January 19, 2010
Doctor: More men seeking mental health services during recession
Trend affecting men age 55 and older who are losing jobs
Hinsdale – A record-breaking numbers of men are seeking mental health seeking services, according to a local psychiatrist who believes the trend is a direct result of the current recession. Dr. Akram Razzouk, chairman of Adventist Hinsdale Hospital’s psychiatry department and medical director of mental health services, has seen an increase in older male patients in the past 12 months.
“In 25 years of practice, I have not seen the economy this bad for so long,” Razzouk said. “Men are being hit pretty hard because the job loss often hits at the core of their identity.”
Compounding the situation is that men who are taking the biggest hits – male workers 55 and older in traditionally male-dominated jobs such as construction, manufacturing and finance, according to USA Today – are also facing loss of health insurance and fears they might never work again.
“Most men can survive a few months of unemployment, but when it lingers past a year and into the second year, that’s when I see their spirits plummet,” Razzouk said.
Razzouk’s colleagues also have seen an uptick in male patients age 55 and older. According to the National Institute for Mental Health, of the 14 million Americans who suffered a depressive event last year, 6 million were men. Recent studies have shown that up to one in seven men who become unemployed will develop a depressive illness within the following six months. Men with a genetic predisposition to the disease have greater risk, Razzouk added.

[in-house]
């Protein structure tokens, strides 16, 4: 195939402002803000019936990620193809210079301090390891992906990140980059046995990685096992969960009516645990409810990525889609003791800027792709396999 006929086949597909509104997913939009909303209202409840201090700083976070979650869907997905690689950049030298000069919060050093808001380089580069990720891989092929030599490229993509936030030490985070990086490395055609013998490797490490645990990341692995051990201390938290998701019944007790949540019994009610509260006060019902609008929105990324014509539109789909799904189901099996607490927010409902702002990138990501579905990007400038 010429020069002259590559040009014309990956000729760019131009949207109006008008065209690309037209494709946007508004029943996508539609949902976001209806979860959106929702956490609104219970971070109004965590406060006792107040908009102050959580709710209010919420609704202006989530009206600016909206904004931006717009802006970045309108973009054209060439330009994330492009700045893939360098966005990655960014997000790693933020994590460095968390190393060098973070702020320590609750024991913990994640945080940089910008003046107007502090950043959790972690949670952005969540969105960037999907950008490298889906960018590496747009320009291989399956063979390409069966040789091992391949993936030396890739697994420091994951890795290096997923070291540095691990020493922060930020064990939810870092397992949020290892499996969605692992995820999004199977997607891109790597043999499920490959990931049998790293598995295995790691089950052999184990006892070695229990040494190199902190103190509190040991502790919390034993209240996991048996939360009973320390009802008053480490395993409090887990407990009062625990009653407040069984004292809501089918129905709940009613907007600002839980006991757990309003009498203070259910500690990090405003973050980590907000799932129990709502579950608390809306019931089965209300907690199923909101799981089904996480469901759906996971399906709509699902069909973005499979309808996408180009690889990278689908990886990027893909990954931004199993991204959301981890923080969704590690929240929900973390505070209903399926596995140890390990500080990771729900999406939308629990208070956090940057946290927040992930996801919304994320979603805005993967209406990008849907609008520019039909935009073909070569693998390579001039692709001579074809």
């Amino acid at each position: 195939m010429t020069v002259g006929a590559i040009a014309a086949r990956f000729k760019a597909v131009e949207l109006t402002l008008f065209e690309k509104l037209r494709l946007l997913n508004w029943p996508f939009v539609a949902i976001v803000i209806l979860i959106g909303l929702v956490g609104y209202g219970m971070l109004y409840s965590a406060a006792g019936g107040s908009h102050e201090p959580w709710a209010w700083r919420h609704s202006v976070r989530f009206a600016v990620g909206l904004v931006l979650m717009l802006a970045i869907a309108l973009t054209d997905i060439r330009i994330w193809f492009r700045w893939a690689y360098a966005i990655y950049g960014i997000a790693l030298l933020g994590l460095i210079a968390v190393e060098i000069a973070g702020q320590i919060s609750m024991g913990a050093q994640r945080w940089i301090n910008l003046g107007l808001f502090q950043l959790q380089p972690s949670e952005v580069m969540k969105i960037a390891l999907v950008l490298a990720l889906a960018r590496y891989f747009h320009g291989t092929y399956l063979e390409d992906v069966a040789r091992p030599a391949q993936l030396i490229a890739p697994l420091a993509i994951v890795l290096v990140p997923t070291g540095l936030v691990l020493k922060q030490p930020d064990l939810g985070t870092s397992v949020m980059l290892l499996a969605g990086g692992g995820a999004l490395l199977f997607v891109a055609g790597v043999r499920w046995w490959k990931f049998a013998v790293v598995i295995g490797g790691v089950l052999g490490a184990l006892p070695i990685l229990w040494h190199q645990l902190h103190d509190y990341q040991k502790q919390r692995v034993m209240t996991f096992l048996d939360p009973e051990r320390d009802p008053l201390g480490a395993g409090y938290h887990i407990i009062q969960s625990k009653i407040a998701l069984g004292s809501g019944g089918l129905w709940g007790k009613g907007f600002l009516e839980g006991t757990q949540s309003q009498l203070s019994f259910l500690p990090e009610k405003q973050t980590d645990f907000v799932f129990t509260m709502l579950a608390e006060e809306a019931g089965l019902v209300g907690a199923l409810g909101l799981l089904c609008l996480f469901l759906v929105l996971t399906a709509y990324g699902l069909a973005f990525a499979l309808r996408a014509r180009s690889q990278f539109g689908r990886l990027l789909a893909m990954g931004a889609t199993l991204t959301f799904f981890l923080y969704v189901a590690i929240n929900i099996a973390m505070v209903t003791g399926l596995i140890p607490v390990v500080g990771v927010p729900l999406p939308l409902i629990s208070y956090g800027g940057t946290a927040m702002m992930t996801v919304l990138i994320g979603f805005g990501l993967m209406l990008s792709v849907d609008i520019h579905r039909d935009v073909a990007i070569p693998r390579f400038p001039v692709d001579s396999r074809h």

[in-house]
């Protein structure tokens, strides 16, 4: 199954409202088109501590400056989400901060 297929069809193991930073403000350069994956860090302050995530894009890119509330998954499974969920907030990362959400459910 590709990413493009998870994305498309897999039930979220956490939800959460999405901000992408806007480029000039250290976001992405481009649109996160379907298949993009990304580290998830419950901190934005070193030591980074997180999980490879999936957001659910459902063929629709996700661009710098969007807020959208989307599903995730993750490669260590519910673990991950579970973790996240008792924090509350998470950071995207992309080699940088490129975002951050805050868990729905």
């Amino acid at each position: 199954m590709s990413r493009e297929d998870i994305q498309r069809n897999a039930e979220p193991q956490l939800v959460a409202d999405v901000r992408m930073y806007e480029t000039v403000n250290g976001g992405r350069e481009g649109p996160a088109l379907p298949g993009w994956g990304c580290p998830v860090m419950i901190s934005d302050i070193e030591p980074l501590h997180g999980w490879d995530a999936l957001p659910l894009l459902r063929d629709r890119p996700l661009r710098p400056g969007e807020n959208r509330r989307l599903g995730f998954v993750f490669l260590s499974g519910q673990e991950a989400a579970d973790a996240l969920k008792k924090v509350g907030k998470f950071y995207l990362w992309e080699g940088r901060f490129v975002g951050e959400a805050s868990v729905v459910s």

It’s not only American men who are feeling the mental health effects of this current recession. In May, the Daily Mail reported that 2.7 million men in the United Kingdom are experiencing depression, anxiety or stress.
Locally, Angela Adkins, executive director for the DuPage chapter of the National Alliance of Mental Illness (NAMI), said more men and women are undergoing treatment for depression and anxiety and that is unquestionably due to the recession.
“Before, many of these people were able to pick themselves up and get on with things,” Adkins said. “Now, some of them are taking medication for the first time in their lives. We’re also seeing a lot of people who were already struggling who are losing their jobs and watching their homes go into foreclosure. There are situations where people are literally out on the streets or living in their cars.”
However, treating men for depression or anxiety can be tricky. Women, in general, are more accustomed to asking for help. Men, on the other hand, often require the urging of a concerned friend or family member before seeing their primary care physician. Even then, the men might only address physical complaints, such as heartburn, chest pain or high blood pressure. In other cases, spouses might demand they seek help because they are yelling at the kids, avoiding social situations or refusing to get out of bed. Persuading men to ask for assistance often is difficult, Razzouk said.
“Because the general feeling among men is to remain strong and not to cry nor talk about their feelings, getting them into therapy is quite a challenge,” Razzouk said.
That might be why presenting symptoms of depression in men are different from those in women, who tend to cry, experience changes in appetite and lose interest in pleasurable activities. With men, depression can be masked by anger, irritability or substance abuse. If they wait too long, the first clue can be suicidal behavior. Women attempt suicide more often then men, but men are four times as successful.
“This issue is more than just getting another job,” Razzouk said. “It’s about saving men’s lives.”
Once men comply with treatment – which can include medication and cognitive therapy to change faulty thinking – the recovery success rate climbs to 80 or 90 percent, Razzouk said.
For more information, call Adventist Hinsdale Hospital’s physician referral line at 630-856-7500.